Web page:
Especially during the time of pandemic, the Rev. Melissa Collier Gepford says, those who work with children and youth feel like they’re by themselves in their mission.
“A thing that I’m hearing over and over again from kids and youth workers is that they’re just feeling kind of alone and isolated,” said Gepford, intergenerational discipleship coordinator for the Great Plains Conference. “I think that’s a common feeling for a lot of ministry leaders right now, probably everyone in general.”
New positions within the conference are meant to help alleviate some of that loneliness, Gepford said.
The conference will add five kids ministry regional coordinators, she said, to help plan training events, as well as working on resourcing and equipping staff members. The people chosen for those positions — three in Kansas, two in Nebraska, roughly based on the Great Plains camps service areas — will receive a stipend.
In a pilot program, Gepford added, two of the regions will have a coordinator to work with youth programs. Those who already have been working as district youth coordinators will remain, she said.
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The new positions will “foster a sense of connection and solidarity with one another,” she said, “to really create a support system for kids and youth workers.”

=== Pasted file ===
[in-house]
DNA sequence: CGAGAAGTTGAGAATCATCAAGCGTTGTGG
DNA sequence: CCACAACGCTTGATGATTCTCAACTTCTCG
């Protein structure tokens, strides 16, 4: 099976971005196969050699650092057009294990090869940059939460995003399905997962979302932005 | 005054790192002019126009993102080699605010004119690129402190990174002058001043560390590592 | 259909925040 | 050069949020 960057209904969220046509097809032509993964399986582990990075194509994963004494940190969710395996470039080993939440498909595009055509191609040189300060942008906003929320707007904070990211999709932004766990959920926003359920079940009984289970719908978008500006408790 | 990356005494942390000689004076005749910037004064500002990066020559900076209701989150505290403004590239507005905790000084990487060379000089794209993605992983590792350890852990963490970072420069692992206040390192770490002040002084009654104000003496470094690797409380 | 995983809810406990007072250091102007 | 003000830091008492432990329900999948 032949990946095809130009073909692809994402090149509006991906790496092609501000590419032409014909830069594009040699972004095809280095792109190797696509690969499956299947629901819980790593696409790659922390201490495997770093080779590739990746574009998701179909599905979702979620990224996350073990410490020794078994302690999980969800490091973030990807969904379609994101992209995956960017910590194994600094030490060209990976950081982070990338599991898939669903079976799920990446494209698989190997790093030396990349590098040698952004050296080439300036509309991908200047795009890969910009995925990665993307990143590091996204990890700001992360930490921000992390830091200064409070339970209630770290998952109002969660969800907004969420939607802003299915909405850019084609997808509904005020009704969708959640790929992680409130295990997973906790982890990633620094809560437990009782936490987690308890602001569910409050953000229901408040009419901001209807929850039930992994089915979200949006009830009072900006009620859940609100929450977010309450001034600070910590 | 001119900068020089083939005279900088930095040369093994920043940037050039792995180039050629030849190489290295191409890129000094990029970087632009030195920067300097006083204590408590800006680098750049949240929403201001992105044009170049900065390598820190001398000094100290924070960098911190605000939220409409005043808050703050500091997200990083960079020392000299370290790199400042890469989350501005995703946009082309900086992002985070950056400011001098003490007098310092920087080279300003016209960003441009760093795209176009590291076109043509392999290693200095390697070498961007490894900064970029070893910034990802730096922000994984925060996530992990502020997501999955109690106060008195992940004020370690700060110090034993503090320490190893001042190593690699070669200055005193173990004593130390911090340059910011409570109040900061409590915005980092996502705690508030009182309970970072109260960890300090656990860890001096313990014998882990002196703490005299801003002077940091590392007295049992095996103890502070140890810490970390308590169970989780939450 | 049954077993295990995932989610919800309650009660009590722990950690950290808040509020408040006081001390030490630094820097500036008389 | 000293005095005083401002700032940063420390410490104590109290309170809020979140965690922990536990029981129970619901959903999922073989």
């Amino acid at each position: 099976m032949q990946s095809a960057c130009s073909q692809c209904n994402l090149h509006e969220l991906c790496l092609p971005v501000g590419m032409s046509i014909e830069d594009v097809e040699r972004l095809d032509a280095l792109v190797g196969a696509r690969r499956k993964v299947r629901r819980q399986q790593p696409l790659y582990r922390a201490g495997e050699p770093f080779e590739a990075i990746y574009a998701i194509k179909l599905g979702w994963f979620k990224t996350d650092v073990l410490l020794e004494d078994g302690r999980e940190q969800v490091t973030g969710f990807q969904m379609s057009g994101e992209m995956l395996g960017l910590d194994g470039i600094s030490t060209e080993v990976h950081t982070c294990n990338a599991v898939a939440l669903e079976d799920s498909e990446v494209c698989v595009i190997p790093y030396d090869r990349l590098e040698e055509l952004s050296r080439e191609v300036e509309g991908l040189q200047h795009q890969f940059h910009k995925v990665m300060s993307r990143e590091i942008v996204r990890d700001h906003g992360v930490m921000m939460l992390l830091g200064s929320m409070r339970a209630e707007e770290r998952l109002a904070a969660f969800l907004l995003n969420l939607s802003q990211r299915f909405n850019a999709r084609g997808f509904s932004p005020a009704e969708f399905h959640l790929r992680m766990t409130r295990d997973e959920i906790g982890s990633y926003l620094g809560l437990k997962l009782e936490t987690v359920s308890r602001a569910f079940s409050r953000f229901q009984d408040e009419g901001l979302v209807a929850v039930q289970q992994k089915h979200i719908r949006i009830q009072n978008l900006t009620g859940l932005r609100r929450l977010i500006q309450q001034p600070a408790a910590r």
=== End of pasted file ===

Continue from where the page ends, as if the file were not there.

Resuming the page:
The posts are the results of a survey from Ministry Architects, which the conference has hired for two years to register the needs of those working with children and youth.
Cohort training for eight churches began in September, during which participants alternate between group meetings and one-on-one calls to improve ministry.
“They’re getting equipped with really solid foundational training for kids and youth ministry in their context,” Gepford said.
The team will host a kids and youth ministry visioning summit online in March and will have a separate brainstorming session March 9 to develop guidelines.
Part of the results from the survey has been the implementation of renovation teams, whose members include Ben Wheeler, director of youth and discipleship ministries at McPherson First UMC.
“Our goal is to begin to create systems and structures that work within the existing conference youth ministry system,” Wheeler said.
Wheeler said the resources would be adaptable to any situation in the conference, from volunteer youth and children’s leaders to churches that have several fulltime staff members.
Wheeler, who grew up in the former Kansas West Conference and fondly remembers his time on the Conference Council on Youth Ministries, said he hopes the additions will make a difference for the next generation.
“I know the potential these programs have to really change the lives of youth. I really care about this and really want to see great things happen in the Great Plains,” he said. “I think they really have a shot to help churches in Kansas and Nebraska take the next step in whatever ways they want to do that.”
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